Adolescents' perceptions of the stepparent role and their role: How it impacts adolescent adjustment to living in stepfamilies and their academic achievement
MetadataShow full item record
PublisherThe University of Arizona.
RightsCopyright © is held by the author. Digital access to this material is made possible by the University Libraries, University of Arizona. Further transmission, reproduction or presentation (such as public display or performance) of protected items is prohibited except with permission of the author.
AbstractThis study aims at understanding stepfamily functioning from an adolescent's viewpoint in Kuwait to offer additional understanding of how members in stepfamilies interact. Stepfather-adolescent interaction as compared to the stepmother-adolescent interaction will be the main focus. Adolescent's satisfaction and communication with stepparent are the measures applied to assess the adolescent's adjustment to living with a stepparent. Additionally, how stepfamily satisfaction and communication relate to adolescents' school achievement is explored. A self-report questionnaire consisting of three sections was used, with separate forms for stepfather and stepmother households. Section one obtained demographic information of the subjects and their family. Section two is the stepparent-adolescent communication scale based on Barnes and Olson Inventory (1982). Section three is the satisfaction scale based on Olson and Wilson Inventory (1982). The sample consisted of 215 adolescents, of which 31 males and 82 females live with a stepfather and 32 males and 70 females live with a stepmother. Pearson product moment correlations were tested for significance of adolescents' perception of their satisfaction with the stepfamily and communication with stepparent, and GPA for each stepparent group to determine if there were significant relationships between the dependent variables. T-tests for two independent population means were used for comparative analysis between stepfather and stepmother households to determine if adolescents' stepfamily satisfaction, communication with stepparent, and GPA was the same in both households. For each dependent variable namely, adolescents' satisfaction, communication with stepparent, and GPA, a two-way analysis of variance based on adolescent's gender and grade level at time of transition to stepparent family as representative of their developmental stage was performed for each stepparent group. Lastly, Chi-Square analyses of other family factors and the dependent variables were performed. The results indicated a significant correlation between adolescents' satisfaction and communication with stepparent in both types of stepfamilies. Additionally, adolescents' average satisfaction response and GPA was significantly higher in stepfather households than in stepmother households. Other family demographic factors that related to adolescents' adjustment to the stepfamily environment were number of siblings, stepfather education level, and number of wives. Limitations of the study and implications for future research and practice are discussed.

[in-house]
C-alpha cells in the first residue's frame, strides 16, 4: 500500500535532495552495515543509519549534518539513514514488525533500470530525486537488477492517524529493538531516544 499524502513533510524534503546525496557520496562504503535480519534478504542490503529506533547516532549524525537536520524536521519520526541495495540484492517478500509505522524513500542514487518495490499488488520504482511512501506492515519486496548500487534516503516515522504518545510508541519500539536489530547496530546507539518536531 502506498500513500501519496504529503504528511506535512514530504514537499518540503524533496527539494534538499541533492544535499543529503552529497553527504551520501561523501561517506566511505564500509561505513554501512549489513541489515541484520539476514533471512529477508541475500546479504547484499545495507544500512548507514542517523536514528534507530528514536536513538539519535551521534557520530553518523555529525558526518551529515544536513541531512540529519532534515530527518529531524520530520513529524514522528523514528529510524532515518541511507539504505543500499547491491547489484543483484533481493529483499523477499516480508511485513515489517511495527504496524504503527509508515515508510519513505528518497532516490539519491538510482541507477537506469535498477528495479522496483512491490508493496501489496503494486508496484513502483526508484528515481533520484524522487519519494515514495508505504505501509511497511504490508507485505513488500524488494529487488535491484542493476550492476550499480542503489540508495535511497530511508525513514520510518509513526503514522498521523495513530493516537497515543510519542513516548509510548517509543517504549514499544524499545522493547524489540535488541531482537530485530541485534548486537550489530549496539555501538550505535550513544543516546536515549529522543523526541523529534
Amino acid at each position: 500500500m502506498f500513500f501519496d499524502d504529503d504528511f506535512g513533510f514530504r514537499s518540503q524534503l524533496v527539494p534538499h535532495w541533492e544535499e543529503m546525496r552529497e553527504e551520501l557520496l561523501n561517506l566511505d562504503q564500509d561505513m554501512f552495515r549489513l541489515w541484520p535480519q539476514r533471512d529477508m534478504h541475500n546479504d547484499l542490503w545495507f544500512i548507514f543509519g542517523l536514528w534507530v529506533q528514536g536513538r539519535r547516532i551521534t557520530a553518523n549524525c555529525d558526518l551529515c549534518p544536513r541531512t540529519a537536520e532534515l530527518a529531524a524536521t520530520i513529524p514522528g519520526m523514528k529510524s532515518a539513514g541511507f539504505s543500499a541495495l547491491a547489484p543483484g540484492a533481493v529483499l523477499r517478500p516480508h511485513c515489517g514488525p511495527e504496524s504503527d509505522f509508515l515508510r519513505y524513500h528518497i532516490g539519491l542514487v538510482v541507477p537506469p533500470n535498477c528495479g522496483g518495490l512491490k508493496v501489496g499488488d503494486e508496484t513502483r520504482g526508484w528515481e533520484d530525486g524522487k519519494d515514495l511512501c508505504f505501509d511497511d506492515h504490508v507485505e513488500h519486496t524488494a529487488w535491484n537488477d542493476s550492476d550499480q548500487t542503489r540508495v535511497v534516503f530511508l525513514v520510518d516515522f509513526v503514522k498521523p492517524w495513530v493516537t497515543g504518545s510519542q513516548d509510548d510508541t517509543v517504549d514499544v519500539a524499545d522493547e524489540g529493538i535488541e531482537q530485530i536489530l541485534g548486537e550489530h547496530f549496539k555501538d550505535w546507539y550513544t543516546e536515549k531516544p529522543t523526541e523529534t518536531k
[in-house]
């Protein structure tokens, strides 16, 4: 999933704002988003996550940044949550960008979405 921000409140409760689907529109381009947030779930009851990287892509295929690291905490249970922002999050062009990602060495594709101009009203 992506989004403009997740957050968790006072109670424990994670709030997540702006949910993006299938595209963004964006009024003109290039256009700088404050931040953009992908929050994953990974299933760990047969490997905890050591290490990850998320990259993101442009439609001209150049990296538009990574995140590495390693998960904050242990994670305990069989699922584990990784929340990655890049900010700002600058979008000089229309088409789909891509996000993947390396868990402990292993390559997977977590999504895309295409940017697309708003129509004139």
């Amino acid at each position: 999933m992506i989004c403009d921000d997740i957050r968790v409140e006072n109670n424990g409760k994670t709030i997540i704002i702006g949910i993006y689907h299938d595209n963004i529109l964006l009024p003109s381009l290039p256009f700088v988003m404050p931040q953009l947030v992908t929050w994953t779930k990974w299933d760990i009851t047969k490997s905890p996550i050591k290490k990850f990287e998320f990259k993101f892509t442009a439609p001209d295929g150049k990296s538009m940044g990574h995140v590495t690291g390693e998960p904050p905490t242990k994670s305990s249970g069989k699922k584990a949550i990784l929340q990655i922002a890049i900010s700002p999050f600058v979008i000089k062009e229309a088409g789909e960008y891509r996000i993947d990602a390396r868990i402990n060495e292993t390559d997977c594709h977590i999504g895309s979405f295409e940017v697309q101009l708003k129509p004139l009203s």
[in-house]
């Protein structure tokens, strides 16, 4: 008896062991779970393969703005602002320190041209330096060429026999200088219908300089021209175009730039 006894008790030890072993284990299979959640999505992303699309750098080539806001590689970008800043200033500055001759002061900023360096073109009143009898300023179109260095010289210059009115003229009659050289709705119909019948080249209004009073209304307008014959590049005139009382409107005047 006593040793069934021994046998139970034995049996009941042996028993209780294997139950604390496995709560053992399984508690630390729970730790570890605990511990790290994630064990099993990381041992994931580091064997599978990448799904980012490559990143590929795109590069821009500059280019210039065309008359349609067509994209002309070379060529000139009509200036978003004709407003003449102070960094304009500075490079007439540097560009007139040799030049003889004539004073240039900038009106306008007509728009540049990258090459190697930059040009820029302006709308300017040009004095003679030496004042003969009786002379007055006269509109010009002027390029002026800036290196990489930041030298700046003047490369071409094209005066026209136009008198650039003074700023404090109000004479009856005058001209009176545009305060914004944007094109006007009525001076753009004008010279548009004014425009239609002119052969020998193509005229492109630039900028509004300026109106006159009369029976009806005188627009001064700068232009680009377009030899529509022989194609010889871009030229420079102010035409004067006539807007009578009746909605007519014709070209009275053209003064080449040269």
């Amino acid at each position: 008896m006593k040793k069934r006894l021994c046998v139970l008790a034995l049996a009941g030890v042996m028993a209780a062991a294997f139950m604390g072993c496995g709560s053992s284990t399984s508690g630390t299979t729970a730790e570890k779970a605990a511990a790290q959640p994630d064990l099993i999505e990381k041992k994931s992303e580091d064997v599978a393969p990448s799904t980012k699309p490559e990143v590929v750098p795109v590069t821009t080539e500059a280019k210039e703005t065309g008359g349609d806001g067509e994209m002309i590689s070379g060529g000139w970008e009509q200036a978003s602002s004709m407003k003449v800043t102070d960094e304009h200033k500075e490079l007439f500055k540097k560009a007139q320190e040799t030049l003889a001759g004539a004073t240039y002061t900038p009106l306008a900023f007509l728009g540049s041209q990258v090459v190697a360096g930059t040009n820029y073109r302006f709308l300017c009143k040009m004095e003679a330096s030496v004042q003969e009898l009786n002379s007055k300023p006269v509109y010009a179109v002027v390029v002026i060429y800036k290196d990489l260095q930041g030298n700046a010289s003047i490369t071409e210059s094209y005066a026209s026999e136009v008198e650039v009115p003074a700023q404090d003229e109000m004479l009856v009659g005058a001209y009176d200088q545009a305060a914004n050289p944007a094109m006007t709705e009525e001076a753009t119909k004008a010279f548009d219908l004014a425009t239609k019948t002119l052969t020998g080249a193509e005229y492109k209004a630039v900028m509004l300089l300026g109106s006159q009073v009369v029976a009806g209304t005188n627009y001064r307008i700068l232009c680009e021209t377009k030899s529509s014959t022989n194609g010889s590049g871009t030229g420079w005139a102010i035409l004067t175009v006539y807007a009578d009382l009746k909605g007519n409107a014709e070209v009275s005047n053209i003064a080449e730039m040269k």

Degree ProgramGraduate College